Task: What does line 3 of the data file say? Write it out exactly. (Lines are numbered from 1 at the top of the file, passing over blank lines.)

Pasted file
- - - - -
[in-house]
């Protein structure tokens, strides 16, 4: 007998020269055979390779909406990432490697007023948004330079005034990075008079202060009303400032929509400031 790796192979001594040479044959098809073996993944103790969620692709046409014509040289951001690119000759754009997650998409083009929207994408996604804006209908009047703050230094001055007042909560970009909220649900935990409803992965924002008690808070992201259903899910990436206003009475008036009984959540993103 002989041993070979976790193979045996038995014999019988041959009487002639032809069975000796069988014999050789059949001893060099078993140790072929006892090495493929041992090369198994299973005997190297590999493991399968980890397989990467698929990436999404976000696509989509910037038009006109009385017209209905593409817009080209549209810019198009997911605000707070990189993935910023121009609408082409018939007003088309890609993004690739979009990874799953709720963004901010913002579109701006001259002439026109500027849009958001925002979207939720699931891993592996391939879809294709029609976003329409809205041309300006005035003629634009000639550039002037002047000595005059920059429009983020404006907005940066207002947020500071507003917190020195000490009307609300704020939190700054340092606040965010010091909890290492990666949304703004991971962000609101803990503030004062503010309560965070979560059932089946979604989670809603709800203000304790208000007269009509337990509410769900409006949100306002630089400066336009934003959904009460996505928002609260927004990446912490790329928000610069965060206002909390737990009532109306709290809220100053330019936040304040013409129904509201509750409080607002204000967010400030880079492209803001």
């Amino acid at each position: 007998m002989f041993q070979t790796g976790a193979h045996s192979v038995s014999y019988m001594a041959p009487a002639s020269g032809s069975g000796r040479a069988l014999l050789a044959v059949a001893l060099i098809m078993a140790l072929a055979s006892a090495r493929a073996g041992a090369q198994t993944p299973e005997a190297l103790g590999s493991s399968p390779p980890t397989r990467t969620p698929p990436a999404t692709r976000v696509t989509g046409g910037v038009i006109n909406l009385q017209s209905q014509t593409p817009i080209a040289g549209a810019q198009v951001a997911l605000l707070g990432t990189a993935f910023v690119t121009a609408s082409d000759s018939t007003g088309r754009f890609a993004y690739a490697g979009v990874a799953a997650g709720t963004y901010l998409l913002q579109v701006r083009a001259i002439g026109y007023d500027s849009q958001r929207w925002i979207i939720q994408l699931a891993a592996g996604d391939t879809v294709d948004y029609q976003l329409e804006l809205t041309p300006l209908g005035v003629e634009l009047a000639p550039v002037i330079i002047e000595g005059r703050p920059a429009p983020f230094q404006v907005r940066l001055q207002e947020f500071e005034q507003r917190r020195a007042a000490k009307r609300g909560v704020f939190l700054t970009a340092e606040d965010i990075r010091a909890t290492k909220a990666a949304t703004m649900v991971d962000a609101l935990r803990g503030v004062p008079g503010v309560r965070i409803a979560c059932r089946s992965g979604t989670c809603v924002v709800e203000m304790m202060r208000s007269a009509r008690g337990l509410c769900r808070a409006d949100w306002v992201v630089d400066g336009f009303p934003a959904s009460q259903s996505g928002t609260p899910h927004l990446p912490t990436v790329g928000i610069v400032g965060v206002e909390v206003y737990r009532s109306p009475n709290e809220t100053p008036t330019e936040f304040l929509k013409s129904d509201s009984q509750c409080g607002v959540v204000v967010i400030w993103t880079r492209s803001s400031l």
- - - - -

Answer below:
């Amino acid at each position: 007998m002989f041993q070979t790796g976790a193979h045996s192979v038995s014999y019988m001594a041959p009487a002639s020269g032809s069975g000796r040479a069988l014999l050789a044959v059949a001893l060099i098809m078993a140790l072929a055979s006892a090495r493929a073996g041992a090369q198994t993944p299973e005997a190297l103790g590999s493991s399968p390779p980890t397989r990467t969620p698929p990436a999404t692709r976000v696509t989509g046409g910037v038009i006109n909406l009385q017209s209905q014509t593409p817009i080209a040289g549209a810019q198009v951001a997911l605000l707070g990432t990189a993935f910023v690119t121009a609408s082409d000759s018939t007003g088309r754009f890609a993004y690739a490697g979009v990874a799953a997650g709720t963004y901010l998409l913002q579109v701006r083009a001259i002439g026109y007023d500027s849009q958001r929207w925002i979207i939720q994408l699931a891993a592996g996604d391939t879809v294709d948004y029609q976003l329409e804006l809205t041309p300006l209908g005035v003629e634009l009047a000639p550039v002037i330079i002047e000595g005059r703050p920059a429009p983020f230094q404006v907005r940066l001055q207002e947020f500071e005034q507003r917190r020195a007042a000490k009307r609300g909560v704020f939190l700054t970009a340092e606040d965010i990075r010091a909890t290492k909220a990666a949304t703004m649900v991971d962000a609101l935990r803990g503030v004062p008079g503010v309560r965070i409803a979560c059932r089946s992965g979604t989670c809603v924002v709800e203000m304790m202060r208000s007269a009509r008690g337990l509410c769900r808070a409006d949100w306002v992201v630089d400066g336009f009303p934003a959904s009460q259903s996505g928002t609260p899910h927004l990446p912490t990436v790329g928000i610069v400032g965060v206002e909390v206003y737990r009532s109306p009475n709290e809220t100053p008036t330019e936040f304040l929509k013409s129904d509201s009984q509750c409080g607002v959540v204000v967010i400030w993103t880079r492209s803001s400031l």